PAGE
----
message 7: by Catherine (new)

Catherine How was he selfish?

message 8: by Eastofoz (new)

Eastofoz I thought that his wife did everything she could to help him and he was just downright mean to her. He never appreciated her. He walked all over her and would pick a fight for nothing and she didn't deserve it.

Ridley I didn't think he was selfish, I thought he was assertive. You can't constantly be grateful and sweet and nice just because you have no choice but to rely on people. Regular couples fight and snap and act out, so do cripples. If you couldn't, you'd lose your mind.

I think that's why he wanted a divorce. Sadie had started to treat him like a burden, right or wrong, and he resented it and started acting out. It's a battle to keep a sense of self when your body doesn't cooperate. He mirrors my reality better than any other disabled protagonist I've read.

message 10: by Eastofoz (new)

Eastofoz Totally agree with you Ridley about not always being Mr Sunshine but I just thought he was excessively "jerkish" at times when she was just trying to help and be nice. Maybe she needed to fight back with him instead of always backing down. She seemed so browbeaten by him especially how he'd sort of ignore her too when he was doing his computer thing. Sadie did treat him like a burden and sad to say but he was and not just because of his quadraplegia. He was an emotional burden to her because she always seemed to feel guilty and it just weighed her down. She was living a nightmare and he was making it worse--not to discount what he was going through, but I just thought that he didn't have to be such an ass all the time. He was rarely just "normal". He seemed to accept his lot more than she did.

This book was so uncomfortable to read. Maybe the author could've just had them get divorced but then I don't think that would've had the reader feeling all "uncomfortable" or pack as much of an emotional punch. Just goes to show what good writing can accomplish :) I'm reading her book "Deeper" now and I can already feel the build up to whatever tragedy Hart's got planned. She's a very good author that's for sure.

Ridley But remember the soup incident, where he was a dick about the soup and she finally flips out on him and throws it at the wall?

I saw that as a turning point for them, like he was glad she could still talk to him like he was a man, rather than constantly humor the cripple. After that, they seemed to be patching things back up.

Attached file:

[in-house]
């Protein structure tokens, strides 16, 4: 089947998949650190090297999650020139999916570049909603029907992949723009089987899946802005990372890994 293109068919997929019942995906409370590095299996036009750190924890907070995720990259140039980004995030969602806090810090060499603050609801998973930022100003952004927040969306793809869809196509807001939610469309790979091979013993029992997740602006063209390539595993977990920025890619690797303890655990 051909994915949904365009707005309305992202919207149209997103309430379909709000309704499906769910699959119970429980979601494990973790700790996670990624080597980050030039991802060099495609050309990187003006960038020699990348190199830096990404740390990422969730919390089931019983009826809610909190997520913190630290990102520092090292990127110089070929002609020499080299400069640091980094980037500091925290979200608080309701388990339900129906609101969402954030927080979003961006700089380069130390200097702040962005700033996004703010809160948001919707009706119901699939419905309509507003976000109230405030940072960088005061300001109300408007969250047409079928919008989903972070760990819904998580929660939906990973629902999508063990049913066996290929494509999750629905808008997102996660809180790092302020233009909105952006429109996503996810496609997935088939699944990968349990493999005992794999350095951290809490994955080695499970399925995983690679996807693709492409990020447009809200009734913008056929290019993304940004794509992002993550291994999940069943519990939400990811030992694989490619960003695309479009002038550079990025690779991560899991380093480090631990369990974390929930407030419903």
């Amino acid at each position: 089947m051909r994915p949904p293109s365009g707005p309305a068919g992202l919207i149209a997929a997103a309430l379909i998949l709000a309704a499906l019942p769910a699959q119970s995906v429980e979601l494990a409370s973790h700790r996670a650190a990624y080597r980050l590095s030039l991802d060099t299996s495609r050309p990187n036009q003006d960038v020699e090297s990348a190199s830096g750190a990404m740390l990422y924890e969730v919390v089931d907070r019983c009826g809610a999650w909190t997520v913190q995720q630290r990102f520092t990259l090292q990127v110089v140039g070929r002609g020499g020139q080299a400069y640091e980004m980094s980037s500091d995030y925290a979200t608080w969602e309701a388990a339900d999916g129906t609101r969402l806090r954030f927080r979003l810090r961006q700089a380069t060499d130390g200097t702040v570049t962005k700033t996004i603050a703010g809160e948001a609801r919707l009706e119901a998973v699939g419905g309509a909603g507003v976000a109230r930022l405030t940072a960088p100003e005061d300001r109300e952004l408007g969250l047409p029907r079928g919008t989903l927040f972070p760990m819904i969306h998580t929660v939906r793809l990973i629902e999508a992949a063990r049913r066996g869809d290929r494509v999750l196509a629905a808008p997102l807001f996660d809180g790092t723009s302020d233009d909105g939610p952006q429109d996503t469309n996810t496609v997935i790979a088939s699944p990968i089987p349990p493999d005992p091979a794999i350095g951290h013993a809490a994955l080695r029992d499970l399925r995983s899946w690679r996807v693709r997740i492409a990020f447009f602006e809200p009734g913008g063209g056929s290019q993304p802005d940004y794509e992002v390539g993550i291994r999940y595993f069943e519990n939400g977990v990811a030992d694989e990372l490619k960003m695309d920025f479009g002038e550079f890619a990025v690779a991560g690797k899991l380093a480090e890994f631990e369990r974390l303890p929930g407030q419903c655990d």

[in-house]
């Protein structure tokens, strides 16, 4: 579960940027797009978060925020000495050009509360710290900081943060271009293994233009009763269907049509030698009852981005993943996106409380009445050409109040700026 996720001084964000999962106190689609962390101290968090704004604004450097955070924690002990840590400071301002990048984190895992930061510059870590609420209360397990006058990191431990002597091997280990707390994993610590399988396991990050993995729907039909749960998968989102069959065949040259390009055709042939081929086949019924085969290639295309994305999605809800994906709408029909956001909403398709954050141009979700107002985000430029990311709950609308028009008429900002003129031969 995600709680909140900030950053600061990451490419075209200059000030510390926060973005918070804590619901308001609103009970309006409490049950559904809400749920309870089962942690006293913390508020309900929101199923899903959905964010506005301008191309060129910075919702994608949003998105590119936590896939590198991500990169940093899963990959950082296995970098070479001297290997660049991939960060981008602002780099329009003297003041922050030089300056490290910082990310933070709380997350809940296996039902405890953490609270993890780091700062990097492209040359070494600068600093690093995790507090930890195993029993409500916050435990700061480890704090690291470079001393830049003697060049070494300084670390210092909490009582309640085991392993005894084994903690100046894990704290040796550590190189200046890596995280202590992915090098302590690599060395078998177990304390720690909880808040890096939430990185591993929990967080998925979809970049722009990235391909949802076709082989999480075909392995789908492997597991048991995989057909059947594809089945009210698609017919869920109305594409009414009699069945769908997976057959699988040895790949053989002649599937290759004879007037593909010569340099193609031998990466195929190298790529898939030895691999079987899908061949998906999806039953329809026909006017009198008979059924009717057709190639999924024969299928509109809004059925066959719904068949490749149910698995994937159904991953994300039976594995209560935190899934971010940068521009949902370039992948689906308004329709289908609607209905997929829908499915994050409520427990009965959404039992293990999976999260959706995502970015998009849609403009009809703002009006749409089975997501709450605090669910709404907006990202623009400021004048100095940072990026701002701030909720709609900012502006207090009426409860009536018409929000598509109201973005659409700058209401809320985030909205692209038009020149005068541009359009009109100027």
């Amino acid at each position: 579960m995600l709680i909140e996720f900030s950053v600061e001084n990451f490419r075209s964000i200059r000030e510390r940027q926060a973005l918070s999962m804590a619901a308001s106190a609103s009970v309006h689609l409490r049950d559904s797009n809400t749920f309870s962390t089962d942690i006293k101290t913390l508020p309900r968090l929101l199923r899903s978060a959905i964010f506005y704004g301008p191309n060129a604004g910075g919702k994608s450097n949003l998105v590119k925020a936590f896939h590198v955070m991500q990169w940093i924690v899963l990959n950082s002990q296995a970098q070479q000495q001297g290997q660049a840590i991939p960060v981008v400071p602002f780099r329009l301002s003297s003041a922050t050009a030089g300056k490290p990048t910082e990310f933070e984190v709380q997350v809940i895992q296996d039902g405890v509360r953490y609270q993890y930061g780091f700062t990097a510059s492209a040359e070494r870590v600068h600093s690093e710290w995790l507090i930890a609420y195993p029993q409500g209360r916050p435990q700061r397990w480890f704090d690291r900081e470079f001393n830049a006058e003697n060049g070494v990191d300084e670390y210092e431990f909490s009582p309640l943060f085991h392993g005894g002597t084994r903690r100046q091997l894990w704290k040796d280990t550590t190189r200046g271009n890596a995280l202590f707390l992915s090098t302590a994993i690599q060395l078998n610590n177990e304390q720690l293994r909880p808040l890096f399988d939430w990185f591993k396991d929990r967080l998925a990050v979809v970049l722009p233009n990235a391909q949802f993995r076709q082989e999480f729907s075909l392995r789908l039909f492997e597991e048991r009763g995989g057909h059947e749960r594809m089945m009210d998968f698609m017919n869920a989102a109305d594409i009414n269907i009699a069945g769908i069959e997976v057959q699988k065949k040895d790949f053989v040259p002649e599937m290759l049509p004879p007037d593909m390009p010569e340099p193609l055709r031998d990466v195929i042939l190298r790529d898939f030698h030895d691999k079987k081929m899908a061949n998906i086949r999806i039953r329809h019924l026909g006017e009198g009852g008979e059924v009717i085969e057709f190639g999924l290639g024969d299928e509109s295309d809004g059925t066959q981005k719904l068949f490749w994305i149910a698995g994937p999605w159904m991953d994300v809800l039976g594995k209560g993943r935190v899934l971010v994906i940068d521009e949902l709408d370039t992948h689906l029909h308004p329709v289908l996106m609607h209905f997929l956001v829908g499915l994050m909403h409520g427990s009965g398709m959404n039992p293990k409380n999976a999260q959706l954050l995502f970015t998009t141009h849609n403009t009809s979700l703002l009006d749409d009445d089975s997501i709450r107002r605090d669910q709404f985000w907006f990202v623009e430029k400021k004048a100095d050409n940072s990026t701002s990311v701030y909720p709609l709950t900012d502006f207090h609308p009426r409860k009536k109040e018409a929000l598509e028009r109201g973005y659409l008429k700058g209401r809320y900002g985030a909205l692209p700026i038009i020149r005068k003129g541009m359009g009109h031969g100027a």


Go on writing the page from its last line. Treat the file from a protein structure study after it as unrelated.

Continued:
And his character resonated for me because I could see it his way. The actual physical handicap is a lot less frustrating than dealing with other people's reactions to it. Seeing your identity morph from "average person" to "cripple" is both maddening and terrifying. Everyone feels guilty around you, they look at you pityingly, and you just want to grab them by the shoulders and scream.

message 12: by Catherine (new)

Catherine Yes, from what I've seen it's people's reactions and pussyfooting that are the most troublesome to deal with. The people aren't wrong to try to help out, but it has to be frustrating to be on the receiving end.

message 13: by Eastofoz (new)

Eastofoz Yup I sort of remember that part. I still found him to be really mean sometimes, a kind of "biting the hand that feeds you" so to speak and for no reason --well if you interpret his actions because of frustration and wanting to be seen as a whole person instead of someone with a disability then there's a pretty good reason of course. Do you think she only saw him as someone who was no longer able bodied? I thought there were times when she tried to keep things normal but he'd ruin it with his jerk attitude. He also ignored her when he got into his computer world from what I remember. I guess his character can be interpreted in different ways: the mean sob who took his frustrations out on his caring wife who was at her wits end or the guy who was fed up with his wife treating him only like someone with a physical handicap and told her too.

That must be a horrible feeling to feel alright and comfortable with yourself but everyone else around you pities you or feels guilty for whatever reason. Maybe you see Adam more as a good guy becuase you can see where he's coming from better than I can while I can see him moreso as a not so nice guy because I can only really imagine Sadie's feelings.